Out of the 16 students surveyed, only 7 students enjoyed using Edpuzzle.  The students that enjoyed it said that it was fun because watching videos are fun, because they are a visual for visual learners, because you could rewatch certain parts until you understood it, and that it was educating. The students who did not enjoy it stated that they thought it was boring, lame, and a waste of time.



Kahoot is a way to ask multiple choice questions as a game.  Students are competitors as they try to get the correct answer and be on the leader board.  During testing, we once again used the Nooks.  Since only some of the Nooks worked, I also let the students use their cell phones.  The cell phones worked a lot better.  Unfortunately, in the middle of the game many students were kicked out and were not able to play.


Students were VERY engaged during the game of Kahoot.  They loved it and wanted to play over and over.  Unfortunately, the students who could not log in due to the Nook not working were not engaged and sat and did nothing.  There was also a lot of frustration when the student would get kicked out in the middle of the game.


16 out of 16 students said they enjoyed using Kahoot.  These students stated they enjoyed it because it was fun, challenging, fun to see how much they knew, it made learning fun, it was educational, and you got to test how much you know.


Plickers enhanced the lesson because of the ability to quickly assess my students to see whether or not they understood a concept.  I could easily transfer the data to a grade book and look to see if I had to change my lesson the next day.  Also, they were extremely engaging and made the students excited to come to class because they thought we would use them again.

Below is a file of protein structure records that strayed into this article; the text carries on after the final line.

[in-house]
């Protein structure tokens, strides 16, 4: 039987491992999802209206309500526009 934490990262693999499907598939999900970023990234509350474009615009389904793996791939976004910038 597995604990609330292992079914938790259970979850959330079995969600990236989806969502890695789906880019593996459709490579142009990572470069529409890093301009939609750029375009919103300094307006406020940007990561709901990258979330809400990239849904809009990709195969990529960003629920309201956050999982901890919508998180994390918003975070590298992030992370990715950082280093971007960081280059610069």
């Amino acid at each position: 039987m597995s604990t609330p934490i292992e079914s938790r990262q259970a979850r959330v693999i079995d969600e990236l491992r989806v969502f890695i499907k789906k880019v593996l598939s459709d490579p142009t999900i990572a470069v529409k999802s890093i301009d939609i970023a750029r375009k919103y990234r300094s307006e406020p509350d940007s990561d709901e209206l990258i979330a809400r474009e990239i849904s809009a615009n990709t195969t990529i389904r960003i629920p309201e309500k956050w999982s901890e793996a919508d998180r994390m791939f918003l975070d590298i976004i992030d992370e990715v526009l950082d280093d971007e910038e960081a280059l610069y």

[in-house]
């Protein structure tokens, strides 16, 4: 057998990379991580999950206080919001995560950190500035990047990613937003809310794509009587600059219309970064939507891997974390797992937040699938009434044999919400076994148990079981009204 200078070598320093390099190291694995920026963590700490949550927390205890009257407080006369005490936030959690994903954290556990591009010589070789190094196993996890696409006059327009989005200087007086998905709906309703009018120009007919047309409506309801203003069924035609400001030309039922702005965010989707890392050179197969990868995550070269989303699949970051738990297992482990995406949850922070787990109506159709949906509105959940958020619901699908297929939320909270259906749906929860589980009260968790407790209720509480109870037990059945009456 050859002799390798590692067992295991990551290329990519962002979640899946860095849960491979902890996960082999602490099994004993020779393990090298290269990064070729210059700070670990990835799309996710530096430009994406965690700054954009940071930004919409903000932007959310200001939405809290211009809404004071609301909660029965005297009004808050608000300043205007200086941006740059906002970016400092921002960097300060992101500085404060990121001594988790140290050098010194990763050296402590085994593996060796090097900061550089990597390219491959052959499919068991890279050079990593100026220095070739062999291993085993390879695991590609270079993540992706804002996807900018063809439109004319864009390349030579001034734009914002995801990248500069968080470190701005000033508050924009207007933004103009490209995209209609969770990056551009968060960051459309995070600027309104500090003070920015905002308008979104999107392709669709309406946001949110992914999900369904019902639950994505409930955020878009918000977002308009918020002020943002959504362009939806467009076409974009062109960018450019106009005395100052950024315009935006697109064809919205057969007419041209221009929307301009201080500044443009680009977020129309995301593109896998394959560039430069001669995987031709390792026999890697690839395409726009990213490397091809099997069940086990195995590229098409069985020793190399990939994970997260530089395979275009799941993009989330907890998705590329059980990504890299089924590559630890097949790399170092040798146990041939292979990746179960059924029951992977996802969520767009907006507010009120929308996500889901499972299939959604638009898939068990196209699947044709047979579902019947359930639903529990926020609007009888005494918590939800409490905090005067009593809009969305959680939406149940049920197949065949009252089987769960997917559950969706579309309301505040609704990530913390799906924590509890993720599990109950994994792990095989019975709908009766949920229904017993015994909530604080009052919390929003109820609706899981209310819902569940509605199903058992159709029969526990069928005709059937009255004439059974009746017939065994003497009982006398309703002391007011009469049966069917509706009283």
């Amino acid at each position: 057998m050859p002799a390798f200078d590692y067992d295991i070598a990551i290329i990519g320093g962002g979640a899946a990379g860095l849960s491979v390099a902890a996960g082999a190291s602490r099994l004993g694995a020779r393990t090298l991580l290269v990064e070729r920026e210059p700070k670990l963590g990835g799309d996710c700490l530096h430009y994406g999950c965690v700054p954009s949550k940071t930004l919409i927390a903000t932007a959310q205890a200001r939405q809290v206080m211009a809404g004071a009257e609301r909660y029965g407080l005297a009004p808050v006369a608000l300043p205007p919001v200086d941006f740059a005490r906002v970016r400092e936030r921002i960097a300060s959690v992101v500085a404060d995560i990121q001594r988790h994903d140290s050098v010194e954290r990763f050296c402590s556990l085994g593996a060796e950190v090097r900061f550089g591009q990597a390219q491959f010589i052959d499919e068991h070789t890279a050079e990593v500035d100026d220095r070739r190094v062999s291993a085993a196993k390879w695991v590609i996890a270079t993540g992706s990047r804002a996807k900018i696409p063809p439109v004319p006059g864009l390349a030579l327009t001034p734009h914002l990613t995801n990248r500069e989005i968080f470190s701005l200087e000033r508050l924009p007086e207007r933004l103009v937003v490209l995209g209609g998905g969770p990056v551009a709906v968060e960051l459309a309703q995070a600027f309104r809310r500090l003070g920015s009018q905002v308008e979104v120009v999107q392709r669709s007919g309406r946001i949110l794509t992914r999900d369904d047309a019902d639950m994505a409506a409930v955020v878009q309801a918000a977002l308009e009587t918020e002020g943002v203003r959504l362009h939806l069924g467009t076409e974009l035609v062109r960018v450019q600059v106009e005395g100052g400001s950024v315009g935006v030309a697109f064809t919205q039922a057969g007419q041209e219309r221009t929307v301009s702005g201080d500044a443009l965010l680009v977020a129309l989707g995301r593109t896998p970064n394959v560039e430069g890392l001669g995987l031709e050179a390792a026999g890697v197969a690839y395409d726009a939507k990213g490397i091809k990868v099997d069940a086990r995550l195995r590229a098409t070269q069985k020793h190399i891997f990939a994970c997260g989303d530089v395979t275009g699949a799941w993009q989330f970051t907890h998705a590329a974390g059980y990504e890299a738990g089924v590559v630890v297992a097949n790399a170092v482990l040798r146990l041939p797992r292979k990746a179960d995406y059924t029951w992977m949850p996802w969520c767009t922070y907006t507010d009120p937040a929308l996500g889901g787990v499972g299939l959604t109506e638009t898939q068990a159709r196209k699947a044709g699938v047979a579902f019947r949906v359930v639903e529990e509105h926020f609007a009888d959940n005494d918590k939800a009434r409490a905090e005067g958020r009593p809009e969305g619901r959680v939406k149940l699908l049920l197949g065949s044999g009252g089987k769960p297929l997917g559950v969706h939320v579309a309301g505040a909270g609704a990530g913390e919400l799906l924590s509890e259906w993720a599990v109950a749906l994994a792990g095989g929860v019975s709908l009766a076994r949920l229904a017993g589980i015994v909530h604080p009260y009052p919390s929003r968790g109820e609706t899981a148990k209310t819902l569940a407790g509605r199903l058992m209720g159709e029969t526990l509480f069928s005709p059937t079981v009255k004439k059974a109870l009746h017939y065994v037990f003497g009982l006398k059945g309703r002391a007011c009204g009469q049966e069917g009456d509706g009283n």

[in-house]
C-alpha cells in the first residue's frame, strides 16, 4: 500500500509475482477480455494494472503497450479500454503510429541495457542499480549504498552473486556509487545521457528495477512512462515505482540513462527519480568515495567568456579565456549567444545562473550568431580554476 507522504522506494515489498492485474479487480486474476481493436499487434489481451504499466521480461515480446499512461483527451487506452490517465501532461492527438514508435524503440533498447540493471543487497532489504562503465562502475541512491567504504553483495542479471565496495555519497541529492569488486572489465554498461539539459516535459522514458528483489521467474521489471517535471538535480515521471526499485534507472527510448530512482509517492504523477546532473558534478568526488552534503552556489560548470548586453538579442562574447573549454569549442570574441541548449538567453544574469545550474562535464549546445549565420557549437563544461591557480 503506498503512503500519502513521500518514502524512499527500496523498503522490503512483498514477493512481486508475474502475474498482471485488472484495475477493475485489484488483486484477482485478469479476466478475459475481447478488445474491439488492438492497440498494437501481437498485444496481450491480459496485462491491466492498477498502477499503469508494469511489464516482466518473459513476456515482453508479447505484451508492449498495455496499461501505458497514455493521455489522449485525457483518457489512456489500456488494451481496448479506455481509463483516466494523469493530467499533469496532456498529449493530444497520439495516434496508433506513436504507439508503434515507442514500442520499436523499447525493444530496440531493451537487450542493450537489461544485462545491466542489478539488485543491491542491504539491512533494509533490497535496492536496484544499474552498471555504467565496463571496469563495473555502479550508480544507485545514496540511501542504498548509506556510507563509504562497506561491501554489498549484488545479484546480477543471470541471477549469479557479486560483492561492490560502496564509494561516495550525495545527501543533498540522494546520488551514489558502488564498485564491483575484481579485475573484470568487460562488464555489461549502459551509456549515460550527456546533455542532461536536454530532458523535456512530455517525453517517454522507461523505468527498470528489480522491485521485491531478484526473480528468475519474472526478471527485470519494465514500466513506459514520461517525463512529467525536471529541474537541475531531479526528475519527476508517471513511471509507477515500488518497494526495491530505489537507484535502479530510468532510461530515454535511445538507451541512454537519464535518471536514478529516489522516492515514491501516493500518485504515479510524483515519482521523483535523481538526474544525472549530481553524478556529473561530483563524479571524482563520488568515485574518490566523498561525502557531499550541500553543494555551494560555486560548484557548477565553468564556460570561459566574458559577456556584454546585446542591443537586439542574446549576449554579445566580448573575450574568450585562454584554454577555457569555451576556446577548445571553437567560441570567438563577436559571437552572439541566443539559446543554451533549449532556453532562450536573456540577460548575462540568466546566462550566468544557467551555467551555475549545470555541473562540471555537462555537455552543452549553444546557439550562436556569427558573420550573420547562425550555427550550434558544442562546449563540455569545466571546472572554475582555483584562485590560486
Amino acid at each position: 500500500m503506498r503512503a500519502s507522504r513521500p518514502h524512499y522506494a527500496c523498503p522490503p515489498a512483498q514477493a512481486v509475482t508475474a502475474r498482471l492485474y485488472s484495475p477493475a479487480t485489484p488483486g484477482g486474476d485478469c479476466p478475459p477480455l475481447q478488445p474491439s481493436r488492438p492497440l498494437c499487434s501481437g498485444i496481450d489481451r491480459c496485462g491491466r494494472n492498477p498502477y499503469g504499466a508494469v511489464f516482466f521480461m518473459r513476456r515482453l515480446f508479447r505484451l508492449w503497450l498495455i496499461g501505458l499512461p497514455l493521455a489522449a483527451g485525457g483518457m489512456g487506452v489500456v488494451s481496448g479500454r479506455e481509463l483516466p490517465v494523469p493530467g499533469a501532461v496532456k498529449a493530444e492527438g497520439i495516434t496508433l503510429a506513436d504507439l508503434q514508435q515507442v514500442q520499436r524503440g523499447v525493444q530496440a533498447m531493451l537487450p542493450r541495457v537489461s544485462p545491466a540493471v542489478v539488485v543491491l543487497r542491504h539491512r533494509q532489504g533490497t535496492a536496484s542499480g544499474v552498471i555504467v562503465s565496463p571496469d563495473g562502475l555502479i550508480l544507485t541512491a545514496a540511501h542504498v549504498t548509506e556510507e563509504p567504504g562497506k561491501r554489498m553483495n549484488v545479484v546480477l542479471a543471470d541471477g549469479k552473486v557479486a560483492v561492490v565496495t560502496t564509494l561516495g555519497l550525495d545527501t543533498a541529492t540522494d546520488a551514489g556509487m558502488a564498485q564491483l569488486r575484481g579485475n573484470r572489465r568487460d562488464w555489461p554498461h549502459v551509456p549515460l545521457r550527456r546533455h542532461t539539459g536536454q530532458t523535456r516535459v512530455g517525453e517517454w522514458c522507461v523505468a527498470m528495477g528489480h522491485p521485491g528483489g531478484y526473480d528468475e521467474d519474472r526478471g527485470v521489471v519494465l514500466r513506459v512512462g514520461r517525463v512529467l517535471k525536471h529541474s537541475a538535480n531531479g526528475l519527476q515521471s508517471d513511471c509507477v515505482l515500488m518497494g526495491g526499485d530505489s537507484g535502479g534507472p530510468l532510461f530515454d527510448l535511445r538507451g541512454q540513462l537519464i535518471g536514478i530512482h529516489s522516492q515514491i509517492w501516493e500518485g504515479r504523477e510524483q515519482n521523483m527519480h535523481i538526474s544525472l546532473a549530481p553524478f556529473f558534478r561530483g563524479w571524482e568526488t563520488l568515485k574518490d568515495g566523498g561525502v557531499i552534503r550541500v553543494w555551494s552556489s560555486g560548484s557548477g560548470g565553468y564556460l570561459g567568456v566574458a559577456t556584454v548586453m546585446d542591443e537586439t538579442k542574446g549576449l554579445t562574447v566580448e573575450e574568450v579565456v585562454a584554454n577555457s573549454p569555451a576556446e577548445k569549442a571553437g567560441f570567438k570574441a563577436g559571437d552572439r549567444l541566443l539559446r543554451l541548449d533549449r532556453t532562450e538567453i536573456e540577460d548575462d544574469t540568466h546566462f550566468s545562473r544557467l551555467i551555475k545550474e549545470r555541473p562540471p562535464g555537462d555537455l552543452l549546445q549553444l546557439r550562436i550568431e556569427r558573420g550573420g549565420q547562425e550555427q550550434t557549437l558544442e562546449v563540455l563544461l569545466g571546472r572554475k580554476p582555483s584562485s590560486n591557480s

Overall, Edpuzzle could be an opportunity to enhance learning.  However, due to the inability to have enough headphones and the lack of technology, using Edpuzzle took way more time than expected.  This could be used as a summative assessment where students create a video and place it on Edpuzzle and create a quiz on a unit we learned about as a class.

Finally, Kahoot was extremely engaging for my students.  They loved it and have asked me to use it again over and over.  However, I do not believe it enhances learning.  It is a great technology for test prep, but it is not a good formative assessment as it is so easy to choose the wrong answer in your haste to answer the question the quickest.

Overall, I have found two extremely engaging technologies and one that has the potential to truly enhance classroom instruction.  In the future, I would like to find more technologies that are engaging AND enhance learning at the same time.  I am also realizing that technology may not be the route to go as I do not have the network or technology to use these on a daily basis.